For example, I went to a business lunch with two professionals. The second person never showed up, so we had some drinks and chatted. We talked about our relationships a bit (me = my boyfriend is awesome, him = having a child completely changed his life and marriage). We went back to his office to talk more (business, I thought), when he said, “if I was younger, I would have thought that you coming back to my office meant you wanted to sleep with me.” I was shocked. I wrapped up the conversation and ran.
Something similar happened with another healthcare provider. We were exchanging treatments, and because he was so easy to talk to, I ended up confiding much more in him than I usually would with someone. He ended up confiding his marriage problems to me and a few sessions later, he stated that he “could not be alone with me” because he was “afraid something he would regret would happen.” I assured him that I would never cheat on my boyfriend, so he had nothing to worry about from me, but I respected his wish to stop our exchanges. I was upset about this for a few weeks because I thought I had finally found a new friend to talk about our practices and daydreamed about double dates with him and his wife.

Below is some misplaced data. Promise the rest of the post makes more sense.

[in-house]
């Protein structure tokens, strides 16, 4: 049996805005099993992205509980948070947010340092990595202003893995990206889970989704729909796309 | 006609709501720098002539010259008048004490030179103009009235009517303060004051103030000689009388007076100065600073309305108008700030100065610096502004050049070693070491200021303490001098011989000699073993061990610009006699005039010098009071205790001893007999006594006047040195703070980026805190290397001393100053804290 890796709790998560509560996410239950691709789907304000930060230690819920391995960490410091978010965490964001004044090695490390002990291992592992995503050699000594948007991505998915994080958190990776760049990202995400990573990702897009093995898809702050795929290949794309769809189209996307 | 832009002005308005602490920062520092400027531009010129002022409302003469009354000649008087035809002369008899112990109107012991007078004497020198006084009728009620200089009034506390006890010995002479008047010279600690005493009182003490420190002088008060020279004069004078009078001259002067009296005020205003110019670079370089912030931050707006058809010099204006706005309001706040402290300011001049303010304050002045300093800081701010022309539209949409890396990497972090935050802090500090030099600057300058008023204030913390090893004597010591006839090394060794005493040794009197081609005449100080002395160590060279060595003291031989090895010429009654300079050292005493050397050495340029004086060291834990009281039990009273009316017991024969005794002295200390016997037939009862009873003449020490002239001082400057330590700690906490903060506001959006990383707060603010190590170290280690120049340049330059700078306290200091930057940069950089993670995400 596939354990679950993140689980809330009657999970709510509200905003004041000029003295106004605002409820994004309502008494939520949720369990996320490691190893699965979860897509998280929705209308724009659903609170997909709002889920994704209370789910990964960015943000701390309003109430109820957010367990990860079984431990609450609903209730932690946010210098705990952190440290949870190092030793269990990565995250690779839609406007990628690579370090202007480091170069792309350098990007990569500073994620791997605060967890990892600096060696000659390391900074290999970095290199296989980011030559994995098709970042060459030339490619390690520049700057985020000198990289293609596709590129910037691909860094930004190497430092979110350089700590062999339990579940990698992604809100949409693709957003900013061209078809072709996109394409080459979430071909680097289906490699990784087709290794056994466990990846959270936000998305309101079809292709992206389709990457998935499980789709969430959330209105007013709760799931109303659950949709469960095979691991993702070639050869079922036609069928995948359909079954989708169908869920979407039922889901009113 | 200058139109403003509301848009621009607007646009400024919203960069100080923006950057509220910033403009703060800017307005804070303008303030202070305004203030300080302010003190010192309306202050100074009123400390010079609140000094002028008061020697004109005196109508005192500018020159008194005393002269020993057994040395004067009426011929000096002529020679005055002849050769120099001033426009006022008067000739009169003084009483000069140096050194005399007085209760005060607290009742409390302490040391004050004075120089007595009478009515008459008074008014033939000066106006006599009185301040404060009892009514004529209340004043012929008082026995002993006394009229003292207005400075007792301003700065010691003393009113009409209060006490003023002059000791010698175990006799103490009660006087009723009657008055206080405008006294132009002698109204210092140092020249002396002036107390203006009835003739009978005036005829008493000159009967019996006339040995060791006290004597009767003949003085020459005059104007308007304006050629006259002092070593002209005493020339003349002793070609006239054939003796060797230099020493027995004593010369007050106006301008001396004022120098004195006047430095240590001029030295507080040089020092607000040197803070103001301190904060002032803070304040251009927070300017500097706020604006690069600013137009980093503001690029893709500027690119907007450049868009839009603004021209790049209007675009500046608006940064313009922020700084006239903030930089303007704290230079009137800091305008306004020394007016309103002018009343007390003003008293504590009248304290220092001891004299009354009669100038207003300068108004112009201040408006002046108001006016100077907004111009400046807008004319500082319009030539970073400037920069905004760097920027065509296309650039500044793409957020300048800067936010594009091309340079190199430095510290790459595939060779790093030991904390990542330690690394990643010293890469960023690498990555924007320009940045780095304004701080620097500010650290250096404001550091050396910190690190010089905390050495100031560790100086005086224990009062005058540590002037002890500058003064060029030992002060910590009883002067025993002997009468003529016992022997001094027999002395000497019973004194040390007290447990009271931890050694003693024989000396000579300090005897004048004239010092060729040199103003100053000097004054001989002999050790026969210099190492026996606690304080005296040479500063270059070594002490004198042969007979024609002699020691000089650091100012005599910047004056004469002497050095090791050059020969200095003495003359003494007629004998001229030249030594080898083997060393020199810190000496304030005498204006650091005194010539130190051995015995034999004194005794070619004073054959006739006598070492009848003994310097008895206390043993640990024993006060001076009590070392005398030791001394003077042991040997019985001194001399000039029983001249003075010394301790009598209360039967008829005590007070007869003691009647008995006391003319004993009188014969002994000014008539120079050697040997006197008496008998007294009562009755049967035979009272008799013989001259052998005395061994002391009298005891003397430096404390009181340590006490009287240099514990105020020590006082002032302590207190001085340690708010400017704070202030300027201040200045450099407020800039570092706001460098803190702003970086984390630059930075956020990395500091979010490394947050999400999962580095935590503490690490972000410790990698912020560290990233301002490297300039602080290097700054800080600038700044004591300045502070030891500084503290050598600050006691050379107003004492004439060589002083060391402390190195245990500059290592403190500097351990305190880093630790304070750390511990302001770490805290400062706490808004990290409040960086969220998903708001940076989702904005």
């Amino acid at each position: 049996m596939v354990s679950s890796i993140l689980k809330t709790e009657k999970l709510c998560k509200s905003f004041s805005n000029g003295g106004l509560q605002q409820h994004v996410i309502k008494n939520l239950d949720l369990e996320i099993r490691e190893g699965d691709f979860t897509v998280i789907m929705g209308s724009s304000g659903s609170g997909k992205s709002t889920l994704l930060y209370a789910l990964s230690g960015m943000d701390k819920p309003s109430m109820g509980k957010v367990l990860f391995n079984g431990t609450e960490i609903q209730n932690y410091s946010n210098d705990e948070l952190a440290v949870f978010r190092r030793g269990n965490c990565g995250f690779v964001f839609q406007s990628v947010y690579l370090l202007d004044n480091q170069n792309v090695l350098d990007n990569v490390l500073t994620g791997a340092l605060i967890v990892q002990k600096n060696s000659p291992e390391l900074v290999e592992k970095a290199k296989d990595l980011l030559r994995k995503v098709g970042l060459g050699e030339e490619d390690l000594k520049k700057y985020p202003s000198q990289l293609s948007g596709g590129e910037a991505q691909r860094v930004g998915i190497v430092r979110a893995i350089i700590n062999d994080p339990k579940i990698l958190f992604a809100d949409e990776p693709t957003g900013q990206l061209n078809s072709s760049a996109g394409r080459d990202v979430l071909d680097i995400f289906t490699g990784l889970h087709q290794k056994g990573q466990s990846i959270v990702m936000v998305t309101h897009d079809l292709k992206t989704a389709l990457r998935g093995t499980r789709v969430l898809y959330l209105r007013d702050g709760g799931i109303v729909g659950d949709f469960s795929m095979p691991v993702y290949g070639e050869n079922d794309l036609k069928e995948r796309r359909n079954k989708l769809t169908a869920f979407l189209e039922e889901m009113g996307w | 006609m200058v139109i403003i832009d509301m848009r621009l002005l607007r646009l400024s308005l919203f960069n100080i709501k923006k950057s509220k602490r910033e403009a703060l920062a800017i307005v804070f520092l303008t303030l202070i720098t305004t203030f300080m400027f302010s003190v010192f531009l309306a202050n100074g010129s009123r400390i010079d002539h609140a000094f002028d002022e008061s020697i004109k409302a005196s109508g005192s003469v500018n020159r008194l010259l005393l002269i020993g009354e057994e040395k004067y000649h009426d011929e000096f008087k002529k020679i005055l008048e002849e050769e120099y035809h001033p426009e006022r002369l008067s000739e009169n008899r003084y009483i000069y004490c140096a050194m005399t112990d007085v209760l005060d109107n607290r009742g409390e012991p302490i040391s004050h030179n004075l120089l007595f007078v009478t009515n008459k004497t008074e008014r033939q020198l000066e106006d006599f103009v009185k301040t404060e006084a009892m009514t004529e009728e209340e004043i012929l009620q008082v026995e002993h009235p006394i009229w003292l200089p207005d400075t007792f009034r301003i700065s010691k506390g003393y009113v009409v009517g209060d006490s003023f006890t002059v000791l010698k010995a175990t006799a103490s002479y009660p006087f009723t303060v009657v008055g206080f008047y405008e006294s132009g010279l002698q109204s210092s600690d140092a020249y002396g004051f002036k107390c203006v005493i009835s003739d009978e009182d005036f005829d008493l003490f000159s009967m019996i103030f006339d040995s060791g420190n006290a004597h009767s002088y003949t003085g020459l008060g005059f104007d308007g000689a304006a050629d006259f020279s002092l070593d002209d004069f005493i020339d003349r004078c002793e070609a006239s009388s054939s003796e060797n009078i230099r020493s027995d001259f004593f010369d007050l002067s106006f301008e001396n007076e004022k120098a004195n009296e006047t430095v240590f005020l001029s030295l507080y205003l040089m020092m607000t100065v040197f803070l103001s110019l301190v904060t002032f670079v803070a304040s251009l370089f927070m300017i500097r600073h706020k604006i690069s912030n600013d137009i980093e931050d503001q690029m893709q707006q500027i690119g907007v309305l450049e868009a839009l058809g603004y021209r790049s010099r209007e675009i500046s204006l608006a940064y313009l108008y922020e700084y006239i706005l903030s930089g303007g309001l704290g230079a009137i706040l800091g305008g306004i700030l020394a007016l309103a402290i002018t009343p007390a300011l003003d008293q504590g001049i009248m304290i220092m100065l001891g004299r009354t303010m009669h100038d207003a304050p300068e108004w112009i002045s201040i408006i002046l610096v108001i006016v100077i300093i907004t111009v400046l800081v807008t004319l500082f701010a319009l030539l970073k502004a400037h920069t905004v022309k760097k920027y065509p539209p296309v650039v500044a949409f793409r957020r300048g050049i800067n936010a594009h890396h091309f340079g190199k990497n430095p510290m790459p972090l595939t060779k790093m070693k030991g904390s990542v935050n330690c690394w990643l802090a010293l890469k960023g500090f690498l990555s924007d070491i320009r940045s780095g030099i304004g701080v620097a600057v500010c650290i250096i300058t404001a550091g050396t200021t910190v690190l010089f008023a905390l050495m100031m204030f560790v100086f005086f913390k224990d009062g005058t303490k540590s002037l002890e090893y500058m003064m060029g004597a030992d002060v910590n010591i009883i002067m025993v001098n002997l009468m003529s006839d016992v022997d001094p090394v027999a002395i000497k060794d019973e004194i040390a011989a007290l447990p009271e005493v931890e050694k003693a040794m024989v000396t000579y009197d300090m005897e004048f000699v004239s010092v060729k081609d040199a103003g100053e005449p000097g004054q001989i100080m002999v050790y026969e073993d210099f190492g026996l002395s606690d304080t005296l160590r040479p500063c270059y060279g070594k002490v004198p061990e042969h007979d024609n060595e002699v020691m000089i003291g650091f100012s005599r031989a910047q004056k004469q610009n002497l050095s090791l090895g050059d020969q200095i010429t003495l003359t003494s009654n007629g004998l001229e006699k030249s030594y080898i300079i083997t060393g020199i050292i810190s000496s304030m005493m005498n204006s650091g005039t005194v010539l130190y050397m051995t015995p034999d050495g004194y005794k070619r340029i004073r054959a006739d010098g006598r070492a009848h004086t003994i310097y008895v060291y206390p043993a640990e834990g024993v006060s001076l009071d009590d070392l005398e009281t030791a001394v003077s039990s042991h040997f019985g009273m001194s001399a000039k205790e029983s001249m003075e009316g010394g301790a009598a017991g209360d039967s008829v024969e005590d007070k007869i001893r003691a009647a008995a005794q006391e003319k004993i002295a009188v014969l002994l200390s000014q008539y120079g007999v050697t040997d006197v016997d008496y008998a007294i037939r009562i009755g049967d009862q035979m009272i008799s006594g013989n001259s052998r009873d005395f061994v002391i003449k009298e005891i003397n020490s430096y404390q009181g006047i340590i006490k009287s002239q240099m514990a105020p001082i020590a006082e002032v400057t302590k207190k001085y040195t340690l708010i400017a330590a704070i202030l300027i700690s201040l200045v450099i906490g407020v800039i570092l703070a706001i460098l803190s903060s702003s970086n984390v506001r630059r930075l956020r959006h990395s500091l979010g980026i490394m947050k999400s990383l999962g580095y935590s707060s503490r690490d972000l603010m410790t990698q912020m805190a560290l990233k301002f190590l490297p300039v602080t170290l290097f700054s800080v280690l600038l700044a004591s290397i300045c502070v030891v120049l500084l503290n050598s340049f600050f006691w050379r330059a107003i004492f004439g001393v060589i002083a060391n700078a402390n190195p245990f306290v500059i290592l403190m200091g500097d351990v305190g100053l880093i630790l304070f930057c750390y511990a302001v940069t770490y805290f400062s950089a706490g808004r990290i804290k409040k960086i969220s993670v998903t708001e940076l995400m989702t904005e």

There is a third guy with the same basic thing of us hanging out, him coming onto me when I thought we were just friends, me having to leave ASAP, and then never talking to him again AND actively avoiding seeing him (which means I have to skip professional events I would like to attend but not enough to risk seeing him).